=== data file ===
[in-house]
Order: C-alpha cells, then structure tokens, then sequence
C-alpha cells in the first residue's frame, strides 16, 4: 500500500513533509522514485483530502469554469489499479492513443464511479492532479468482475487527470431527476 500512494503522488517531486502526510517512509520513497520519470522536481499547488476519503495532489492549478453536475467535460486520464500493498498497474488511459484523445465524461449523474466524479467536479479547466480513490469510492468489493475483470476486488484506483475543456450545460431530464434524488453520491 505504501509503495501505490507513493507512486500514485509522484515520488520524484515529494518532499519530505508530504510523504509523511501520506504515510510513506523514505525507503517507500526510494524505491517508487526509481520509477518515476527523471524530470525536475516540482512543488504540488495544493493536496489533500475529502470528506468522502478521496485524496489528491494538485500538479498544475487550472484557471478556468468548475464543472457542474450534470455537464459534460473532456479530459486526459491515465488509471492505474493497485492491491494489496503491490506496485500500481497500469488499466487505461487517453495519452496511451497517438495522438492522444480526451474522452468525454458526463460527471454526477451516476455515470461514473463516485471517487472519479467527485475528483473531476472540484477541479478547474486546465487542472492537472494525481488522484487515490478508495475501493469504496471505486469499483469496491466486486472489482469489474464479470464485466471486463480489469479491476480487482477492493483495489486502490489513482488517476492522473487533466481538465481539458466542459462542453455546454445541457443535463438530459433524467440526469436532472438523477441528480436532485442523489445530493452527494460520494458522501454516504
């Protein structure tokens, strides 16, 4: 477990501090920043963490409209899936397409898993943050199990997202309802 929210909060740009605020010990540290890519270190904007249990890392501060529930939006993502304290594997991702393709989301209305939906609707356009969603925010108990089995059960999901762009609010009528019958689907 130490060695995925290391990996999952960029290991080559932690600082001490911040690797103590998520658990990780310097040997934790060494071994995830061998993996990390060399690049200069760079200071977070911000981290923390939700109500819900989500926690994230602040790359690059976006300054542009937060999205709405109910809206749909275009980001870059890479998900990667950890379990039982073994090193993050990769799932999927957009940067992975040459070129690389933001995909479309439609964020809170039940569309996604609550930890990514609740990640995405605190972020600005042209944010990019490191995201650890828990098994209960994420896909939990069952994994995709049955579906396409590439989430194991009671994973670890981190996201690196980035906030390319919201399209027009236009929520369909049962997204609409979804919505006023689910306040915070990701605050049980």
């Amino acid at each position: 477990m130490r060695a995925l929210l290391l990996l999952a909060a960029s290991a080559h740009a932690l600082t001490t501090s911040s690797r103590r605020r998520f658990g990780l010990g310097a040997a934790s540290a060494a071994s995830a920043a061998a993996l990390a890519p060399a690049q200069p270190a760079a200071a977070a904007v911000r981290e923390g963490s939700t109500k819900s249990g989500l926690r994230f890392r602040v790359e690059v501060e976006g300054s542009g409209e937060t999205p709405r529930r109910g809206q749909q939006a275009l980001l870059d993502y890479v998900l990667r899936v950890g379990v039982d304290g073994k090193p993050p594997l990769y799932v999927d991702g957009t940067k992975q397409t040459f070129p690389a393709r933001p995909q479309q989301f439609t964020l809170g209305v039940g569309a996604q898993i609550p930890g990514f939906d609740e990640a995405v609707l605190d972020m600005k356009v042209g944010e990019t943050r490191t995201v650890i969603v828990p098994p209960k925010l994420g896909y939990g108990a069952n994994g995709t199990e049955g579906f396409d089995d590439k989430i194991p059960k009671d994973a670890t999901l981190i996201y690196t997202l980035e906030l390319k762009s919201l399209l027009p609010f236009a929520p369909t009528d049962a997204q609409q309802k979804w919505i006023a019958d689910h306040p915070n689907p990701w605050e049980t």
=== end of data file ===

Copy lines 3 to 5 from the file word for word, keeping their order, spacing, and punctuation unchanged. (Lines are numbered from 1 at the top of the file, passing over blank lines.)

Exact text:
C-alpha cells in the first residue's frame, strides 16, 4: 500500500513533509522514485483530502469554469489499479492513443464511479492532479468482475487527470431527476 500512494503522488517531486502526510517512509520513497520519470522536481499547488476519503495532489492549478453536475467535460486520464500493498498497474488511459484523445465524461449523474466524479467536479479547466480513490469510492468489493475483470476486488484506483475543456450545460431530464434524488453520491 505504501509503495501505490507513493507512486500514485509522484515520488520524484515529494518532499519530505508530504510523504509523511501520506504515510510513506523514505525507503517507500526510494524505491517508487526509481520509477518515476527523471524530470525536475516540482512543488504540488495544493493536496489533500475529502470528506468522502478521496485524496489528491494538485500538479498544475487550472484557471478556468468548475464543472457542474450534470455537464459534460473532456479530459486526459491515465488509471492505474493497485492491491494489496503491490506496485500500481497500469488499466487505461487517453495519452496511451497517438495522438492522444480526451474522452468525454458526463460527471454526477451516476455515470461514473463516485471517487472519479467527485475528483473531476472540484477541479478547474486546465487542472492537472494525481488522484487515490478508495475501493469504496471505486469499483469496491466486486472489482469489474464479470464485466471486463480489469479491476480487482477492493483495489486502490489513482488517476492522473487533466481538465481539458466542459462542453455546454445541457443535463438530459433524467440526469436532472438523477441528480436532485442523489445530493452527494460520494458522501454516504
């Protein structure tokens, strides 16, 4: 477990501090920043963490409209899936397409898993943050199990997202309802 929210909060740009605020010990540290890519270190904007249990890392501060529930939006993502304290594997991702393709989301209305939906609707356009969603925010108990089995059960999901762009609010009528019958689907 130490060695995925290391990996999952960029290991080559932690600082001490911040690797103590998520658990990780310097040997934790060494071994995830061998993996990390060399690049200069760079200071977070911000981290923390939700109500819900989500926690994230602040790359690059976006300054542009937060999205709405109910809206749909275009980001870059890479998900990667950890379990039982073994090193993050990769799932999927957009940067992975040459070129690389933001995909479309439609964020809170039940569309996604609550930890990514609740990640995405605190972020600005042209944010990019490191995201650890828990098994209960994420896909939990069952994994995709049955579906396409590439989430194991009671994973670890981190996201690196980035906030390319919201399209027009236009929520369909049962997204609409979804919505006023689910306040915070990701605050049980």
């Amino acid at each position: 477990m130490r060695a995925l929210l290391l990996l999952a909060a960029s290991a080559h740009a932690l600082t001490t501090s911040s690797r103590r605020r998520f658990g990780l010990g310097a040997a934790s540290a060494a071994s995830a920043a061998a993996l990390a890519p060399a690049q200069p270190a760079a200071a977070a904007v911000r981290e923390g963490s939700t109500k819900s249990g989500l926690r994230f890392r602040v790359e690059v501060e976006g300054s542009g409209e937060t999205p709405r529930r109910g809206q749909q939006a275009l980001l870059d993502y890479v998900l990667r899936v950890g379990v039982d304290g073994k090193p993050p594997l990769y799932v999927d991702g957009t940067k992975q397409t040459f070129p690389a393709r933001p995909q479309q989301f439609t964020l809170g209305v039940g569309a996604q898993i609550p930890g990514f939906d609740e990640a995405v609707l605190d972020m600005k356009v042209g944010e990019t943050r490191t995201v650890i969603v828990p098994p209960k925010l994420g896909y939990g108990a069952n994994g995709t199990e049955g579906f396409d089995d590439k989430i194991p059960k009671d994973a670890t999901l981190i996201y690196t997202l980035e906030l390319k762009s919201l399209l027009p609010f236009a929520p369909t009528d049962a997204q609409q309802k979804w919505i006023a019958d689910h306040p915070n689907p990701w605050e049980t």